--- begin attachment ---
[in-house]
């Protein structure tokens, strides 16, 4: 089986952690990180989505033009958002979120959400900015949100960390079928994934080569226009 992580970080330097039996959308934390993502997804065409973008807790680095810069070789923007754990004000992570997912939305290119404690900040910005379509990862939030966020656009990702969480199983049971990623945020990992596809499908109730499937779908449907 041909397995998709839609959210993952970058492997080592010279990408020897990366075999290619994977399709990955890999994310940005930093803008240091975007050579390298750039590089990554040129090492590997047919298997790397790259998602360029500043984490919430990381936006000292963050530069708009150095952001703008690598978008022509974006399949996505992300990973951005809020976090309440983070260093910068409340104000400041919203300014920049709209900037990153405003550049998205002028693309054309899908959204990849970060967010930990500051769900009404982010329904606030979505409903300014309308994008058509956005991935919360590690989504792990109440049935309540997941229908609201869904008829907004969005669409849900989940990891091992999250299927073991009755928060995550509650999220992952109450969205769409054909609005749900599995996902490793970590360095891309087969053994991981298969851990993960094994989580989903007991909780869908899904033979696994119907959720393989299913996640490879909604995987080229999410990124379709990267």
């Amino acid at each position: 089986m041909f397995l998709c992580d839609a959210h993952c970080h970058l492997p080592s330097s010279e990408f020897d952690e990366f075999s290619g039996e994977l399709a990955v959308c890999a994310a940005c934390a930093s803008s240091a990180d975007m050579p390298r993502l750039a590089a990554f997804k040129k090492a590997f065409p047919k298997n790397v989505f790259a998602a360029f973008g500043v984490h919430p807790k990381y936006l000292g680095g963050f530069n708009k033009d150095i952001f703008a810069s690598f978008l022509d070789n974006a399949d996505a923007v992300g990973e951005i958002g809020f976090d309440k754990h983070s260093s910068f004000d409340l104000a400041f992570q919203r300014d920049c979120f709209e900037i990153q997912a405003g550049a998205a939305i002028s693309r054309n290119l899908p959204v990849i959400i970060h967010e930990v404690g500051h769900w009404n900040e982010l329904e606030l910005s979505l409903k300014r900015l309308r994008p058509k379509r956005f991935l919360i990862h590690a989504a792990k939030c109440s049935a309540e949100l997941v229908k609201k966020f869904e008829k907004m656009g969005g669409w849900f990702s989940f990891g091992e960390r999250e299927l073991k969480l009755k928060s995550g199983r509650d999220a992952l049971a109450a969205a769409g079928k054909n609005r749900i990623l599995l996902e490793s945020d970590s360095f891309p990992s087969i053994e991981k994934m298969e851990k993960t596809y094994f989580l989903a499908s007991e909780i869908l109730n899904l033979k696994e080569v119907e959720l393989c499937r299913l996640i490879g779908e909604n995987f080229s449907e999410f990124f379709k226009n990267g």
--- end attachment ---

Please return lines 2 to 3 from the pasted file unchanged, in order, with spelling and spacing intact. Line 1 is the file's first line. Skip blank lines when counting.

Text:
């Protein structure tokens, strides 16, 4: 089986952690990180989505033009958002979120959400900015949100960390079928994934080569226009 992580970080330097039996959308934390993502997804065409973008807790680095810069070789923007754990004000992570997912939305290119404690900040910005379509990862939030966020656009990702969480199983049971990623945020990992596809499908109730499937779908449907 041909397995998709839609959210993952970058492997080592010279990408020897990366075999290619994977399709990955890999994310940005930093803008240091975007050579390298750039590089990554040129090492590997047919298997790397790259998602360029500043984490919430990381936006000292963050530069708009150095952001703008690598978008022509974006399949996505992300990973951005809020976090309440983070260093910068409340104000400041919203300014920049709209900037990153405003550049998205002028693309054309899908959204990849970060967010930990500051769900009404982010329904606030979505409903300014309308994008058509956005991935919360590690989504792990109440049935309540997941229908609201869904008829907004969005669409849900989940990891091992999250299927073991009755928060995550509650999220992952109450969205769409054909609005749900599995996902490793970590360095891309087969053994991981298969851990993960094994989580989903007991909780869908899904033979696994119907959720393989299913996640490879909604995987080229999410990124379709990267």
């Amino acid at each position: 089986m041909f397995l998709c992580d839609a959210h993952c970080h970058l492997p080592s330097s010279e990408f020897d952690e990366f075999s290619g039996e994977l399709a990955v959308c890999a994310a940005c934390a930093s803008s240091a990180d975007m050579p390298r993502l750039a590089a990554f997804k040129k090492a590997f065409p047919k298997n790397v989505f790259a998602a360029f973008g500043v984490h919430p807790k990381y936006l000292g680095g963050f530069n708009k033009d150095i952001f703008a810069s690598f978008l022509d070789n974006a399949d996505a923007v992300g990973e951005i958002g809020f976090d309440k754990h983070s260093s910068f004000d409340l104000a400041f992570q919203r300014d920049c979120f709209e900037i990153q997912a405003g550049a998205a939305i002028s693309r054309n290119l899908p959204v990849i959400i970060h967010e930990v404690g500051h769900w009404n900040e982010l329904e606030l910005s979505l409903k300014r900015l309308r994008p058509k379509r956005f991935l919360i990862h590690a989504a792990k939030c109440s049935a309540e949100l997941v229908k609201k966020f869904e008829k907004m656009g969005g669409w849900f990702s989940f990891g091992e960390r999250e299927l073991k969480l009755k928060s995550g199983r509650d999220a992952l049971a109450a969205a769409g079928k054909n609005r749900i990623l599995l996902e490793s945020d970590s360095f891309p990992s087969i053994e991981k994934m298969e851990k993960t596809y094994f989580l989903a499908s007991e909780i869908l109730n899904l033979k696994e080569v119907e959720l393989c499937r299913l996640i490879g779908e909604n995987f080229s449907e999410f990124f379709k226009n990267g």